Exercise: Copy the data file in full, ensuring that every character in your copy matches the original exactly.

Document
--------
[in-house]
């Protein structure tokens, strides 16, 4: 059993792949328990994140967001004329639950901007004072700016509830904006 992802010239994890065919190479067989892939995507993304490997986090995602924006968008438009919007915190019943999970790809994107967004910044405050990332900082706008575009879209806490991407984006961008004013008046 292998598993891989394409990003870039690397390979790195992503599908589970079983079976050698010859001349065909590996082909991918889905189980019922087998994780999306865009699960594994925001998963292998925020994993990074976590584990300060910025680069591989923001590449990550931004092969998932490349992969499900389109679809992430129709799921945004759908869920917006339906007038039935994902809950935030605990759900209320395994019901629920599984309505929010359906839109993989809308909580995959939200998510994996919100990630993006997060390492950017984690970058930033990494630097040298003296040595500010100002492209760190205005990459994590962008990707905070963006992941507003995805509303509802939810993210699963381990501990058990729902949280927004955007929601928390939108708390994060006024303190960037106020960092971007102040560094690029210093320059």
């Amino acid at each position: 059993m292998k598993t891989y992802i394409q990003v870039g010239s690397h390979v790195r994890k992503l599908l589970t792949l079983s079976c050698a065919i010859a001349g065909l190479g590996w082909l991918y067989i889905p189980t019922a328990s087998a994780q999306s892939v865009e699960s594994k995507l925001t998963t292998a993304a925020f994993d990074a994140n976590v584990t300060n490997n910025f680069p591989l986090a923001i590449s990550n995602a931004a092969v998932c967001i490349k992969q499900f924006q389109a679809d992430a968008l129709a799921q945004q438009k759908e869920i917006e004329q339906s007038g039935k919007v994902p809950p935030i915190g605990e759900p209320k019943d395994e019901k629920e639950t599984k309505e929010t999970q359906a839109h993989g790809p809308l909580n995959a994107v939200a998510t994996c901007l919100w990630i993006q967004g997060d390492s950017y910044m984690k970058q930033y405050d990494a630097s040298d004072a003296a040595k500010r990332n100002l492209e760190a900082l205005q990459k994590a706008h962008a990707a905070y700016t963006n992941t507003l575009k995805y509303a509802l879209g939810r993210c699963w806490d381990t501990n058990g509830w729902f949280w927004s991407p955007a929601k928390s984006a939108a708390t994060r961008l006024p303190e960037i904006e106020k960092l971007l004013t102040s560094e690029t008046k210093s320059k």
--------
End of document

[in-house]
């Protein structure tokens, strides 16, 4: 059993792949328990994140967001004329639950901007004072700016509830904006 992802010239994890065919190479067989892939995507993304490997986090995602924006968008438009919007915190019943999970790809994107967004910044405050990332900082706008575009879209806490991407984006961008004013008046 292998598993891989394409990003870039690397390979790195992503599908589970079983079976050698010859001349065909590996082909991918889905189980019922087998994780999306865009699960594994925001998963292998925020994993990074976590584990300060910025680069591989923001590449990550931004092969998932490349992969499900389109679809992430129709799921945004759908869920917006339906007038039935994902809950935030605990759900209320395994019901629920599984309505929010359906839109993989809308909580995959939200998510994996919100990630993006997060390492950017984690970058930033990494630097040298003296040595500010100002492209760190205005990459994590962008990707905070963006992941507003995805509303509802939810993210699963381990501990058990729902949280927004955007929601928390939108708390994060006024303190960037106020960092971007102040560094690029210093320059």
């Amino acid at each position: 059993m292998k598993t891989y992802i394409q990003v870039g010239s690397h390979v790195r994890k992503l599908l589970t792949l079983s079976c050698a065919i010859a001349g065909l190479g590996w082909l991918y067989i889905p189980t019922a328990s087998a994780q999306s892939v865009e699960s594994k995507l925001t998963t292998a993304a925020f994993d990074a994140n976590v584990t300060n490997n910025f680069p591989l986090a923001i590449s990550n995602a931004a092969v998932c967001i490349k992969q499900f924006q389109a679809d992430a968008l129709a799921q945004q438009k759908e869920i917006e004329q339906s007038g039935k919007v994902p809950p935030i915190g605990e759900p209320k019943d395994e019901k629920e639950t599984k309505e929010t999970q359906a839109h993989g790809p809308l909580n995959a994107v939200a998510t994996c901007l919100w990630i993006q967004g997060d390492s950017y910044m984690k970058q930033y405050d990494a630097s040298d004072a003296a040595k500010r990332n100002l492209e760190a900082l205005q990459k994590a706008h962008a990707a905070y700016t963006n992941t507003l575009k995805y509303a509802l879209g939810r993210c699963w806490d381990t501990n058990g509830w729902f949280w927004s991407p955007a929601k928390s984006a939108a708390t994060r961008l006024p303190e960037i904006e106020k960092l971007l004013t102040s560094e690029t008046k210093s320059k």